Every day we receive phone calls from our insureds requesting additional insured certificates and / or endorsements. In today’s business world, it is a common practice to add another entity on to your Commercial General Liability policy. While this is a common request, adding an additional insured on your policy should be carefully considered as there can be financial consequences. Some additional insureds require specific wording which can further complicate the intent of coverage.
A potential problem that can arise from an additional insured is that the liability policy can apply separately to each insured (Organization and additional insured) against whom a claim has been brought. In other words, general liability coverage applies separately to each insured and can deplete your liability limits. Depending on how broad the endorsement is written, the additional insured may be able to obtain general liability coverage for their own activities and exposure. Furthermore, under certain circumstances, an additional insured may have direct access the insured’s policy.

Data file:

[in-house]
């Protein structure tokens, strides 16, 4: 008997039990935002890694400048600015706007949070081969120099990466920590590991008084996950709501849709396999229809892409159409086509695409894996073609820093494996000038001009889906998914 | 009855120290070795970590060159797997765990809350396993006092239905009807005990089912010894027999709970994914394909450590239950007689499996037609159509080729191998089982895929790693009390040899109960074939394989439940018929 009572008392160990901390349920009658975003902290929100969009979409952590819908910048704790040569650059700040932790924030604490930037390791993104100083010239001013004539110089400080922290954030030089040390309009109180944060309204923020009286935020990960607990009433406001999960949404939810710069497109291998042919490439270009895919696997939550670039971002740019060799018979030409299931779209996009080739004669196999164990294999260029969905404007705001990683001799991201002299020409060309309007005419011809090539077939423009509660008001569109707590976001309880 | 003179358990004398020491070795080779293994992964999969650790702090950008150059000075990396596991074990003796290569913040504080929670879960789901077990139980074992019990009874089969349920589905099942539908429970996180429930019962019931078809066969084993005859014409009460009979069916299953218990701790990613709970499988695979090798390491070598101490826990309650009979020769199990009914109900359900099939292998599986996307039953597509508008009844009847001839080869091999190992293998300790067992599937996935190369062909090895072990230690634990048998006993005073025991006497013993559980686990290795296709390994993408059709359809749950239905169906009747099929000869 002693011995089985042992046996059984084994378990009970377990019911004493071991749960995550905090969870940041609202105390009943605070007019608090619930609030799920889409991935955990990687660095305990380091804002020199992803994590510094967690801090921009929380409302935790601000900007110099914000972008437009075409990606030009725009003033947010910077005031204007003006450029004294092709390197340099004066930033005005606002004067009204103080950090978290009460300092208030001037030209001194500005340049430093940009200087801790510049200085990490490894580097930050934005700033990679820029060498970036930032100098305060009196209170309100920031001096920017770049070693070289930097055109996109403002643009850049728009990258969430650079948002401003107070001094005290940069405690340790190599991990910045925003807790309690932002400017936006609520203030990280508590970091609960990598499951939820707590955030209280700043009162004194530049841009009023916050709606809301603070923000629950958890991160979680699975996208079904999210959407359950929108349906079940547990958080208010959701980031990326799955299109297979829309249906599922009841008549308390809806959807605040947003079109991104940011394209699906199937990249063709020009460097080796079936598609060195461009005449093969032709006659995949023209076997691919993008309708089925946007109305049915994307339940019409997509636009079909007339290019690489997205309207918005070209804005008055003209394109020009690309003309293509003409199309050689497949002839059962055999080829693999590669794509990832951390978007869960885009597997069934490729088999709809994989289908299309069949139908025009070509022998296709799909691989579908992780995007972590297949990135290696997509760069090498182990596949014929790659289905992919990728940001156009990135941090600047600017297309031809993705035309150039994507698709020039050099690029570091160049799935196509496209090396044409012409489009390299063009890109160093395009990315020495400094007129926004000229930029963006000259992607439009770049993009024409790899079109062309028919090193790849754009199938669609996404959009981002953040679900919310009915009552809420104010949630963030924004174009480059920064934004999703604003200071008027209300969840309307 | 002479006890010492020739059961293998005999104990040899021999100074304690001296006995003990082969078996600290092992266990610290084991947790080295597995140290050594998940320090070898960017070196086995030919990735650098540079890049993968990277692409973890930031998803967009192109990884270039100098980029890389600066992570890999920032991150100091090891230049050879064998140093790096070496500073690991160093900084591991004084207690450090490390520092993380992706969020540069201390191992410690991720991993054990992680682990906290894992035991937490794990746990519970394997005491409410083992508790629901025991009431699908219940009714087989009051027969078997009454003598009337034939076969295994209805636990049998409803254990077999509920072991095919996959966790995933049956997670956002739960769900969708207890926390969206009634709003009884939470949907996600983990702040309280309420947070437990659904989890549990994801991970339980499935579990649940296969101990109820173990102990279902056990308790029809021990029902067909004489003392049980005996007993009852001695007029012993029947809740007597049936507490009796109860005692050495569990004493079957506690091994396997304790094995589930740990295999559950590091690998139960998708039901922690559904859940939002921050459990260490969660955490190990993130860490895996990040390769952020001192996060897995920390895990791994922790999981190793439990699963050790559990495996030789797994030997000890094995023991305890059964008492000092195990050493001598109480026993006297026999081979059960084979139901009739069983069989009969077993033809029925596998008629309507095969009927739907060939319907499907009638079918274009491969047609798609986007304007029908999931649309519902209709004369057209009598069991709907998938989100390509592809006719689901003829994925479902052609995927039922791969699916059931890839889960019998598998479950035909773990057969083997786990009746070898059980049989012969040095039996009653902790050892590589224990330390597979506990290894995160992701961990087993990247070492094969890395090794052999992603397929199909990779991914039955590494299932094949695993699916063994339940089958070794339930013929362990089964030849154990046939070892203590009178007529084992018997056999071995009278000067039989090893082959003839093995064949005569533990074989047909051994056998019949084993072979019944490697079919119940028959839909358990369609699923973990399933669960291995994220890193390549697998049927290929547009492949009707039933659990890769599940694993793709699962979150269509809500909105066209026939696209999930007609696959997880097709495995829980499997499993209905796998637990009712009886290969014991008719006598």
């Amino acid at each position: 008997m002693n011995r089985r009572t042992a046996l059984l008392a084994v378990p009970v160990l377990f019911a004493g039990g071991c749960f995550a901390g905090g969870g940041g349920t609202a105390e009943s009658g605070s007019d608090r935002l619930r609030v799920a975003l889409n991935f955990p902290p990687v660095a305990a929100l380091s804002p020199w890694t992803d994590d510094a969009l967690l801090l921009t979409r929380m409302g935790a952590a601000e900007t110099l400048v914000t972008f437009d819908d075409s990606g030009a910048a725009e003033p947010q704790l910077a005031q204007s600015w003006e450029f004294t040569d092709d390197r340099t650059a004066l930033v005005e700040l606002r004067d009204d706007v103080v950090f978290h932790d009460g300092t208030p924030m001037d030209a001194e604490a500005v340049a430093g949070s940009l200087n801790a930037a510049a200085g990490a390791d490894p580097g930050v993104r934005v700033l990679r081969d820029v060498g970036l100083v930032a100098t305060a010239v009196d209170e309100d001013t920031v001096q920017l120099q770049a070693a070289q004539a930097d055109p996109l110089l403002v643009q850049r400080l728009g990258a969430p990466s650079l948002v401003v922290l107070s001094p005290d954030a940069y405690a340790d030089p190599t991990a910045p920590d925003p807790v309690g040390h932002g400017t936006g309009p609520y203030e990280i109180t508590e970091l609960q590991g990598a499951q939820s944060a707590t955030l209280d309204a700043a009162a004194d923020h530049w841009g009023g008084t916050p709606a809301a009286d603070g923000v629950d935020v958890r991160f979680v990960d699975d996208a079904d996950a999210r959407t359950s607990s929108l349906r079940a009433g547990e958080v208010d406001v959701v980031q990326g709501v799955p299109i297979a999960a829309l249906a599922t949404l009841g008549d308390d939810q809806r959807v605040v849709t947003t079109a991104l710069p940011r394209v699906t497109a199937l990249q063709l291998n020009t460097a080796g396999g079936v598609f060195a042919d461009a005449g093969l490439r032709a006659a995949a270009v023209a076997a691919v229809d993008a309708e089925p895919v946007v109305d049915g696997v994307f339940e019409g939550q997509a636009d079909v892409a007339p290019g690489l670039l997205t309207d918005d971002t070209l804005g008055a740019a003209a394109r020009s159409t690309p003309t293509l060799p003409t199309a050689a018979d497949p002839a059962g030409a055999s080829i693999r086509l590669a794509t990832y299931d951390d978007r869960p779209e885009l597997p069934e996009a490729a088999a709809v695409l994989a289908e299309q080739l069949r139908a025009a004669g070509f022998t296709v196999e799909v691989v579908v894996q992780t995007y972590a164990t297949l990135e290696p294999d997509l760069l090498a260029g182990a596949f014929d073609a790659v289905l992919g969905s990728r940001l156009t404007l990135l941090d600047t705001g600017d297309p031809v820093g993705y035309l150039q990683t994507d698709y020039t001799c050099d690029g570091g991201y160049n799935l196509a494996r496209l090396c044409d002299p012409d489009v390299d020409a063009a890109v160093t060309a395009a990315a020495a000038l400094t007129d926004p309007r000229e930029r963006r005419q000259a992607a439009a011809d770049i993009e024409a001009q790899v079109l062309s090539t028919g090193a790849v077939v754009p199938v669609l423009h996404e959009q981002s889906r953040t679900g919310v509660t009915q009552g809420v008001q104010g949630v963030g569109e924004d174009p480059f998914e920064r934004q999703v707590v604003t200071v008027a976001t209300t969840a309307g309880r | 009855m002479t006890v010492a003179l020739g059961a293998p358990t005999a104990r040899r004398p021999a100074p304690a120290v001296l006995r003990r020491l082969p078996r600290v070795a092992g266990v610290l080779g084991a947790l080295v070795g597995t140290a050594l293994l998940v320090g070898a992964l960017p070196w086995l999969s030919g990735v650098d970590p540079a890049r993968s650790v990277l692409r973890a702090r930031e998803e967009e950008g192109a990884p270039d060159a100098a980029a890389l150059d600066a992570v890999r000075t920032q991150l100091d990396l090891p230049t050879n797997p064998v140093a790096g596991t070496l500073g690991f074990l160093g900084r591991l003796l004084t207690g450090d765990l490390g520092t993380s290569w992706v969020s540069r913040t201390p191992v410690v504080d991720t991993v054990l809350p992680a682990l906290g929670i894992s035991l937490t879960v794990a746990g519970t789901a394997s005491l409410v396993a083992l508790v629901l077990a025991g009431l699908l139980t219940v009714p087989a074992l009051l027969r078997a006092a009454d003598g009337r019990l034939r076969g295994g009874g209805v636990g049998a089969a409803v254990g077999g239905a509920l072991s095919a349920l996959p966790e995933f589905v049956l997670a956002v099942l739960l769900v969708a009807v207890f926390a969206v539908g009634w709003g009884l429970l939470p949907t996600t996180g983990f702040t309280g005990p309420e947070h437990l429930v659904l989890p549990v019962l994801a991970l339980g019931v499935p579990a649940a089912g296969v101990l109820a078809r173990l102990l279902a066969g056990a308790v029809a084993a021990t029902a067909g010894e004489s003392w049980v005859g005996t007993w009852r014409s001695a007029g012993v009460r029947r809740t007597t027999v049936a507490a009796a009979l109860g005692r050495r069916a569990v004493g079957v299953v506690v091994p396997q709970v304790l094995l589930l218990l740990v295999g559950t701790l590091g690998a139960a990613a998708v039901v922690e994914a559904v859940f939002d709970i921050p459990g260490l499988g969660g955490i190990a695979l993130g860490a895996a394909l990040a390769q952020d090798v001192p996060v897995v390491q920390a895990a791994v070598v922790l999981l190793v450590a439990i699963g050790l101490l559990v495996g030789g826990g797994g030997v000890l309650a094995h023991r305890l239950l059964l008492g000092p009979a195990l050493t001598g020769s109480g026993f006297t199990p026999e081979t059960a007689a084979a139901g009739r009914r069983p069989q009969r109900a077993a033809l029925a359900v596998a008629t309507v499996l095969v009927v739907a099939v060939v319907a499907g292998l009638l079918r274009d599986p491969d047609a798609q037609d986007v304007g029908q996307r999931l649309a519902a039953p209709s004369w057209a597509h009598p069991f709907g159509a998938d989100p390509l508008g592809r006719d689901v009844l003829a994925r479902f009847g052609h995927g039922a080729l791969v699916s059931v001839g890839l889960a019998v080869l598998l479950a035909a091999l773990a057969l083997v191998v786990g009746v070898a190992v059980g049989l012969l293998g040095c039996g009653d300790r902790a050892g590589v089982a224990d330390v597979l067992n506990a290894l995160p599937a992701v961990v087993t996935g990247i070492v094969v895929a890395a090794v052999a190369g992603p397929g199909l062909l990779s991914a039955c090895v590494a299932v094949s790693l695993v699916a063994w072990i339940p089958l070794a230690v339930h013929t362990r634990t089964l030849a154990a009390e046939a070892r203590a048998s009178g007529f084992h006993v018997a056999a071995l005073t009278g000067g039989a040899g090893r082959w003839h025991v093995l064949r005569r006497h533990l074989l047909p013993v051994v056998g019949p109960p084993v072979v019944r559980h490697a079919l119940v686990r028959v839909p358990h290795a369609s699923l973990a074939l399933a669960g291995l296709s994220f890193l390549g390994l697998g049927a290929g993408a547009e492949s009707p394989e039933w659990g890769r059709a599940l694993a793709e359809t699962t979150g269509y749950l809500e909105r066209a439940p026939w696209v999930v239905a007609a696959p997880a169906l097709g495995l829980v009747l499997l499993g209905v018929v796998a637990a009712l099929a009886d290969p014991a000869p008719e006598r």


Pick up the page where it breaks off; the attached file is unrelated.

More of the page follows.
There have been changes in the wording of the additional insureds endorsements which help limit the coverage for additional insureds. The language “caused in whole or in part by your (the named insured) acts or omissions” was added to help reduce coverage for additional insured’s sole negligence. The language, however, has its potential drawbacks and should be reviewed by your attorney.
Above are just a few potential liability issues to consider when adding an additional insured on to your general liability policy. This decision should not be taken lightly and dismissed without noting potential consequences. Coverage is per the terms, conditions and exclusions of the General Liability policy. Consider increasing your General Liability limits or purchasing an Umbrella policy to protect against a catastrophic liability loss which may include the added costs and expenses of the additional insured.
This article is for informational purposes only and not to be construed as legal advice.